On Thursday 20th May, the Victorian Treasurer Tim Pallas delivered the State Budget for 2021-22. The Budget was described by the state government as Victoria’s road to recovery, this plans to achieved by investing in some transformational changes, especially in the space of mental health support.
During the 2020-21 financial year Victoria recorded a significant deficit of $17.4 billion. This means that the state is forecast to remain in a shortfall until at least 2025. Despite this, the eye-watering number is not as high as originally predicted last year, with a $23.3 billion deficit previously predicated in November 2020.
The decrease in the projected deficit illustrates that Victoria has recovered from the crippling economic effects of the covid-19 pandemic much more efficiently and quicker than anticipated.
Here is a summary of the proposed measures that have been announced.
To help enhance the lives of many people living in Victoria, the state government has announced a new mental health system which has been built from the ground up. The Victorian government is turning to big businesses to help fund this initiative by announcing a new Mental Health & Wellbeing Levy in the form of a payroll tax surcharge starting on the 1st January 2022. This initiate aims to collect over $3 billion over a period of four years. The proposed payroll tax surcharge involves:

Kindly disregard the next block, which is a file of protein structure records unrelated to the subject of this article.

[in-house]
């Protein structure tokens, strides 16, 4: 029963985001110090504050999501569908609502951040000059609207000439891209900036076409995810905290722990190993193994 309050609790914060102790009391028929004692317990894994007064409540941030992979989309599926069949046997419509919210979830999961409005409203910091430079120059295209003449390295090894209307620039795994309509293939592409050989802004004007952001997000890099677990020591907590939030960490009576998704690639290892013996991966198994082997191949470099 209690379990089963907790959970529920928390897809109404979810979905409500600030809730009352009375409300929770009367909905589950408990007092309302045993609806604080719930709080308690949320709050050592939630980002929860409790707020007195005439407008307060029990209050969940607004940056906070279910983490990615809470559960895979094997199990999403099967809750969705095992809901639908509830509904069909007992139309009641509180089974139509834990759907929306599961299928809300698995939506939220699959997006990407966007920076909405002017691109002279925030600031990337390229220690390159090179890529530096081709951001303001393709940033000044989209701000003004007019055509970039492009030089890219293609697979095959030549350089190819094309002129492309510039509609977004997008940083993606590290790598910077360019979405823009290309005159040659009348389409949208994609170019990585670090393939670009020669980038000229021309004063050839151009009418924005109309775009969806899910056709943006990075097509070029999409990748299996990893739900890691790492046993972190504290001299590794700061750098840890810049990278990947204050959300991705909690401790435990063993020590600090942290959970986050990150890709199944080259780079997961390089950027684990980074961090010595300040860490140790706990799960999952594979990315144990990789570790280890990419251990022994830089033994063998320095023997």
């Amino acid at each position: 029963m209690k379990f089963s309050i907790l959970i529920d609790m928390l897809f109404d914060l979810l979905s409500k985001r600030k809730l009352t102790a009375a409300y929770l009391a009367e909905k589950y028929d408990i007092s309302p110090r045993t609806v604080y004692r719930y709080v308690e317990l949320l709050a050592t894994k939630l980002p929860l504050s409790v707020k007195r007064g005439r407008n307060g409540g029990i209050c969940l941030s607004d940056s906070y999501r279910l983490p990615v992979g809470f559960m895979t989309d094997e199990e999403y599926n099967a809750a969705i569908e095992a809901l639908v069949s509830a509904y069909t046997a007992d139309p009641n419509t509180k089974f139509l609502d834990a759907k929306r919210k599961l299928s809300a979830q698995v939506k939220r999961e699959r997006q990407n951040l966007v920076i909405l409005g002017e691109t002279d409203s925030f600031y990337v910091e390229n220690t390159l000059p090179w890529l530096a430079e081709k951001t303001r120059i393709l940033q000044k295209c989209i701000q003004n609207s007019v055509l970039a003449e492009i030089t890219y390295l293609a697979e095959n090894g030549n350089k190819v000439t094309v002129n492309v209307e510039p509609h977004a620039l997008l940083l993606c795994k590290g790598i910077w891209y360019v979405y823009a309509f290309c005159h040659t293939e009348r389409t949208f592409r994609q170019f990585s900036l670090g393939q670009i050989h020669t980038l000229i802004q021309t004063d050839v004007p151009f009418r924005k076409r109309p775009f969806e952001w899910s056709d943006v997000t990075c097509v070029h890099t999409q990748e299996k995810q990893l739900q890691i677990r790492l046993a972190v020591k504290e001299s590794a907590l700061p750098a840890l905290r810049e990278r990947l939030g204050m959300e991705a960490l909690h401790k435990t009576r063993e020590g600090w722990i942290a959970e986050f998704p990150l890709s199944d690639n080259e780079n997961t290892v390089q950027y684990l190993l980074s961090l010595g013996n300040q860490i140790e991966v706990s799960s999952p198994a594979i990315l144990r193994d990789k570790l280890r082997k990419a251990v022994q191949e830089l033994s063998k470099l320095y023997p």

- a surcharge of 0.5% on wages by Victorian businesses with national payrolls over $10 million a year.
- an additional surcharge of 0.5% (i.e. a total of 1% surcharge) to those with national payrolls above $100 million.
Commencing on the 1st July 2021, the payroll tax-free threshold will increase from $650,000 to $700,000 and the regional employer rate will reduce from 2.02% to 1.2125% (brought forward from the planned commencement date of 1 July 2022).
Measures announced by the Victorian Government in relation to land tax include;
- an increase in land tax rates for high value landholdings by 0.25% for landholdings above $1.8 million and 0.3% for landholdings exceeding $3 million, from 1 January 2022.
- an increase of the tax-free threshold from $250,000 to $300,000, from 1 January 2022. The rate for land held on trust remains unchanged.
- a new windfall gains tax for high value landholdings that are rezoned, from 1 July 2022.
- the vacant residential land tax exemption for new developments to be extended to apply for up to two years, from 1st January 2022.
- removal of the land tax exemption for private gender-exclusive clubs, from 1st January 2022.
Land Transfer Duty (Stamp Duty)
Some of the measures on land transfer duty (stamp duty) include:
- a new premium duty rate for property transactions with a dutiable value above $2 million for contracts entered into from 1st July 2021, with duty payable to increase by an additional 1% (to 6.5%) of the dutiable value above $2 million. For dutiable value in excess of $960,000 and up to $2 million, the duty rate remains unchanged at 5.5% of the dutiable value.
- a temporary duty concession of up to 100% for purchase of new residential property in the Melbourne local government area with a dutiable value of up to $1 million, for contracts entered into from 21st May 2021 to 30th June 2022.
- a temporary increase in the off-the-plan duty concession threshold to $1 million for all home buyers, from 1st July 2021 to 30th June 2023.
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